Identity Thief

In the opening scene of Identity Thief, financial analyst Sandy Patterson (Jason Bateman) receives a phone call from the Fraud Protection Department at Indenti-Vault Credit Monitoring Service. A woman named Janine informs him that someone has tried to steal his identity. Fortunately, they prevented it in time, but to circumvent future problems, she offers him a free total protection plan that will safeguard his credit against theft or fraud. All she needs from him are his full name, date of birth, and social security number, which he eagerly gives her. Soon his credit cards are maxed out and being declined, creditors are harassing him for thousands of dollars of merchandise he didn’t buy, and the police have arrested him for skipping bail on a felony assault charge in Florida. And you thought your week sucked.

Diana, the woman who made the phone call and stole his identity (Melissa McCarthy), is a consummate con artist who resides in Florida and has been having a grand old time masquerading as Sandy Patterson. She has a fake driver’s license and countless credit cards, which she made herself and has been bingeing on a nonstop spending spree. Meanwhile back in Denver, the real Sandy Patterson is in the pickle of his life, and the police are powerless to help him because the culprit is too far out of their jurisdiction. However, if he were to physically bring the perpetrator to Denver to face justice, his life, job, and financial status can be restored. I hope to God that last part is just a humorous plot contrivance and not in any way based in reality. But it’s never that easy in Hollywood, and subtlety just isn’t on the menu tonight. Throw in a pregnant wife, a lucrative job promotion in jeopardy, a relentless bounty hunter, a couple of vindictive mob assassins, and a ticking time clock, and now you’ve got something! HD picture exhibits marvelous sharpness and clarity. Diana’s apartment is a production designer’s dream of poor taste and a cacophonous rainbow of vulgarity. Colors are bright and vibrant, from her mismatched furniture to her gaudy wardrobe to her appalling Technicolor eye shadow. Textures and detail are excellently rendered too. It’s so good, in fact, that the supremely observant viewer may notice no less than 10 copies of Unstoppable in her Blu-ray collection.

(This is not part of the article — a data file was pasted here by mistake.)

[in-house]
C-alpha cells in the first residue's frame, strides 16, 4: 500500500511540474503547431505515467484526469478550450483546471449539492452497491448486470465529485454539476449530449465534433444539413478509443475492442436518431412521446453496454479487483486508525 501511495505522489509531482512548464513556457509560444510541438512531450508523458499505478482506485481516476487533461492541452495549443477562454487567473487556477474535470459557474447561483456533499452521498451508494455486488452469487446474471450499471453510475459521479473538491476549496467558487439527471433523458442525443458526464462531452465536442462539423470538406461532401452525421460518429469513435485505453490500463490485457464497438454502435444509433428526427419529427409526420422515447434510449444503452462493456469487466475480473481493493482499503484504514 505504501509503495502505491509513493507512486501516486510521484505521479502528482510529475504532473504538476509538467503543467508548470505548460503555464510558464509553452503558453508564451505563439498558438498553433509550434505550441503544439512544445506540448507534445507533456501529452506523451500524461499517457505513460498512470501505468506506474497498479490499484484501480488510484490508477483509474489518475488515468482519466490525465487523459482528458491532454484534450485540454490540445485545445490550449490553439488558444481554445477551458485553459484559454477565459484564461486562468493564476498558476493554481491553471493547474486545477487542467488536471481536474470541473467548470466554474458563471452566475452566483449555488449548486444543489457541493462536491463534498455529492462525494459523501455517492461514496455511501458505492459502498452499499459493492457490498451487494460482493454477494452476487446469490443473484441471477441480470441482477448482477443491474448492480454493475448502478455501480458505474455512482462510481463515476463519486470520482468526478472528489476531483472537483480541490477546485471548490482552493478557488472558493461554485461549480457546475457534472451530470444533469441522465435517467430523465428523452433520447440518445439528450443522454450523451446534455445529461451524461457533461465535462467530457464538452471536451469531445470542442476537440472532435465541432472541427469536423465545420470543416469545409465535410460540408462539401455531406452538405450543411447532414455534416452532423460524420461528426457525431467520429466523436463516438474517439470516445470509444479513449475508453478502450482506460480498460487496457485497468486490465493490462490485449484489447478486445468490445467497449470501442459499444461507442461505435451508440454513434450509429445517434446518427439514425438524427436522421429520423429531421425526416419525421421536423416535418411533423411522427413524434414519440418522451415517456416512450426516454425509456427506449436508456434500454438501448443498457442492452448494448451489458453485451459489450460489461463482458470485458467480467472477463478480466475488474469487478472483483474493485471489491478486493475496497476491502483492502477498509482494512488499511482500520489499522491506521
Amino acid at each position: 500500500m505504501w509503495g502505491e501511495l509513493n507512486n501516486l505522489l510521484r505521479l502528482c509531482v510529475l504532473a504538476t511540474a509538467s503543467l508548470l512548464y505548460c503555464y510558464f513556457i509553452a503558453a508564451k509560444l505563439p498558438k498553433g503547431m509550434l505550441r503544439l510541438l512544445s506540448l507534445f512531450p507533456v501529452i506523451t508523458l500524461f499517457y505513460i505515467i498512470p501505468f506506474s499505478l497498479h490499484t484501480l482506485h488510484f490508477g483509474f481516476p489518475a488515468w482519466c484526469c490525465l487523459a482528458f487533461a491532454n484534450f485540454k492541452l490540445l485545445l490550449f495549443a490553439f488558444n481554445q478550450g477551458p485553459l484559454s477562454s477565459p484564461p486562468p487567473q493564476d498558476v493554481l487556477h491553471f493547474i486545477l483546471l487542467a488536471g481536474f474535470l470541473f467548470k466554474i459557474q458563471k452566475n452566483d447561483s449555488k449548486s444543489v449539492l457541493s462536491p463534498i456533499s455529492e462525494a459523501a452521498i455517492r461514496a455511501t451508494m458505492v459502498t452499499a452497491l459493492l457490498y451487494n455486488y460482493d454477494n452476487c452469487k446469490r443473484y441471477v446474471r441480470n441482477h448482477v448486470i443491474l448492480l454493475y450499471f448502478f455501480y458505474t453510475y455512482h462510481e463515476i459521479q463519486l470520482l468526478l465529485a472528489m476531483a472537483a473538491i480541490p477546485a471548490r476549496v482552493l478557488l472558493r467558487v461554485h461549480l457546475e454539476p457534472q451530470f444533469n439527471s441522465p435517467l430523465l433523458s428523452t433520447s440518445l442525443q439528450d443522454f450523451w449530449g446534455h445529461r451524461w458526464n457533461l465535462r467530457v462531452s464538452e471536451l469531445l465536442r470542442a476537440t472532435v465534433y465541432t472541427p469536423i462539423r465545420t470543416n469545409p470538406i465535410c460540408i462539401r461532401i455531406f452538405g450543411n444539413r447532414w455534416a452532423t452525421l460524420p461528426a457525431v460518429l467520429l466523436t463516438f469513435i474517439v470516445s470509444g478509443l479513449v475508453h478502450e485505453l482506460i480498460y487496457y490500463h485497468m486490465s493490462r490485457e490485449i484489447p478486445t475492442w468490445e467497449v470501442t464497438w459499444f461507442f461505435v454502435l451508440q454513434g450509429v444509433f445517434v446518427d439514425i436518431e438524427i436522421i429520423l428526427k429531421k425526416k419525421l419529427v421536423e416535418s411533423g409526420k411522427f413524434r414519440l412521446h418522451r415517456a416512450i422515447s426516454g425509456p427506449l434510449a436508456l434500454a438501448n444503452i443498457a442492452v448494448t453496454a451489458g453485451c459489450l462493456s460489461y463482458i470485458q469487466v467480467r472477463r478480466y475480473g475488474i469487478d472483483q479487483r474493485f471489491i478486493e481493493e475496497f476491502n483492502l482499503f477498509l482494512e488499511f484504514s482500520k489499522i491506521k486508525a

The 5.1 DTS-HD Master Audio features some remarkable moments of flair when the chaotic hijinks ensue. Car chases, fistfights, gunshots, and crashes are amply mixed with rousing musical interludes in a well-rounded and lively mix.

Both the theatrical version and an unrated cut, which runs nine minutes longer, are featured. Extras include a making-of documentary, the world’s most pathetic gag reel ever, improvised alternate takes, and two short featurettes covering scene stealing and the skip tracer’s van tour, which Robert Patrick does in character! DVD and Digital Copy included.

Identity Thief strives for madcap hilarity, but it would’ve been much funnier if it weren’t so terrifyingly based in reality. In the digital age, it’s horrifying how much of our personal information is available to anyone who knows how to look for it and exploit it. None of us is safe. Saw and Paranormal Activity I can handle; this movie scared the crap out of me.

Studio: Universal, 2013
Aspect Ratio: 2.35:1
Audio Format: DTS-HD Master Audio 5.1
Length: Theatrical: 112 mins., Unrated: 121 mins.
MPAA Rating: R
Director: Seth Gordon
Starring: Jason Bateman, Melissa McCarthy, Robert Patrick